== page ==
It’s been a year now since we first ventured out on a big vacation with small children in tow. The babies are older, which adds a new dynamic, but I think we’re getting better too. So, for anyone not only wanting to take their toddlers and preschoolers on vacation, but who is wanting to cart them all over the alps, here is the advanced course in traveling with small children. This time we went to Switzerland, the country of my ancestors and perhaps my favorite place in Europe. I have loved many places we have visited, but there is nowhere I would actually want to live as much as Switzerland.
1. In Traveling 101 we mentioned that you will not regret bringing friends with you. If you can convince multiple friends, especially those with older children, to vacation with you it will be even better. Invite yourself along on another family’s vacation if you have to (we did!). You will appreciate having other adults to feed your kids when you run out of snacks, to hold your babies when your arms are about to give out, and to keep you company and laugh with you when your children are making things oh-so-difficult. You will really appreciate the other kids who convince your preschooler to keep walking by playing “Dora” and “Buzz Lightyear” for hours. (Thank you Elijah!) We hardly saw Annika the entire vacation and despite all the beautiful things we saw, what she remembers is that she spent a whole weekend playing with her friends.
2. Take a pack mule. An actual mule might be nice, but if you can’t find one, a really strong husband (who doesn’t mind a compressed spine) will work. You might be foolish enough to think that your older child will want to walk most of the time. When she is begging to be carried ten minutes into the day-long hike you’ll try to bribe her with fruit snacks walk just a little bit farther. When you run out of fruit snacks you will find that you do have to carry her. This is where the pack mule comes in. Even though Brad was already carrying a baby on his back and all of the excess gear I felt we needed to bring (just in case!) he hefted Annika up on his shoulders and just kept on hiking. I tried carrying Annika and a baby just once on the hike and I only lasted a few minutes. Brad kept it up all day. I’m so glad because that all day hike through the Alps was the highlight of the trip for me.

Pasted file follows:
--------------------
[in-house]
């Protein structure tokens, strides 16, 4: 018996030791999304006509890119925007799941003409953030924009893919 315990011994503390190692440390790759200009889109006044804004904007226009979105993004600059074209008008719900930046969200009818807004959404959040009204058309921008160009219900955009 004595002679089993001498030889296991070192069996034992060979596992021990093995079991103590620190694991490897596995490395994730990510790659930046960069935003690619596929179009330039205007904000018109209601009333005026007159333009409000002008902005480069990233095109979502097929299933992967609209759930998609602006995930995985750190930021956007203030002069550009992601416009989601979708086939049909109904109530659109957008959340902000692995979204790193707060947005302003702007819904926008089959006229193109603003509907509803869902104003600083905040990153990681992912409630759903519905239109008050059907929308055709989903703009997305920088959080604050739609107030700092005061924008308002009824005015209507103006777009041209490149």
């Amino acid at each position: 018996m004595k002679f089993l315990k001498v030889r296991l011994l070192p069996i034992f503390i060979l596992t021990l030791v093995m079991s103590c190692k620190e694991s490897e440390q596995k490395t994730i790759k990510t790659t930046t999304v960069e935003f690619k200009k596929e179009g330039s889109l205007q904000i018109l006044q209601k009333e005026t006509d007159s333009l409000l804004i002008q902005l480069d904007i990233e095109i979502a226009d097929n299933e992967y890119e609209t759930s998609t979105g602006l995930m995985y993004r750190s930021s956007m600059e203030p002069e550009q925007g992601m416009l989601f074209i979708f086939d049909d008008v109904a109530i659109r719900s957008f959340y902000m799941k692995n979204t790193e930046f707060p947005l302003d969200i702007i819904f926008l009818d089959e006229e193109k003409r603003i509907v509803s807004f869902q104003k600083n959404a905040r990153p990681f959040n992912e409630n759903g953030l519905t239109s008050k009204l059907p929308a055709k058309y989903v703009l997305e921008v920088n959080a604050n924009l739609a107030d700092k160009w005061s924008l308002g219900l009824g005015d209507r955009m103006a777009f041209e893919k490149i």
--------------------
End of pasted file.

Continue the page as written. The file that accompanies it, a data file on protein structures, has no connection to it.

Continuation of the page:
3. We included this in the last course, but it needs a refresher. You should pay to go and do things that you want to do. Just remember that your children are going to enjoy the free things the most – splashing in the ditch, eating picnics on the grass, playing in the park, and going hiking. We paid to visit the Ballenberg Open Air museum. It was a very cool collection of authentic houses and barns and animals from Swiss history. We saw people making cheese and working on a loom, we saw cows and chickens and pigs, and we toured the inside of many beautiful old half-timbered houses. However, all of the kids were the happiest when we bought them popsicles and let them have a water fight with the mini-squirtguns that came with their treat. Eventually we just left the kids at the park and took turns visiting some of the houses nearby.
4. Bring a lot of food. Especially junk foods and sweet cereals that you wouldn’t ordinarily feed your kids. When they get tired and cranky a bag of chips or a packet of fruit snacks will be the perfect distraction. Nothing brightens up a preschooler’s morning like a bowl of lucky charms. I’m not saying that you shouldn’t bring good foods, but you are only on vacation for a few days, so a couple of bags of chips and some swiss candy bars are not going to kill your children and just might save your sanity. If you forgot to do this and only packed oatmeal and apples, refer to item number one, and borrow some food from your friends who came more prepared.
5. Allow time for bathroom breaks and diaper changes. Lots of bathroom breaks and diaper changes. Remember that you have a potty-trained preschooler now and that when you are driving on the autobahn and she yells “I have to go potty!” you have about five minutes to find somewhere to pull over. Keeping a little red potty in the back of you car will help with these emergency stops. If you try to stretch this time so that you can combine your potty stop with a stop for gas you might end up with a wet little girl and a peed-in carseat. It’s probably not worth it. When you are hiking these potty breaks are easier, but you might want to perfect the “mommy potty” because you’ll be holding your girl over the bushes a lot.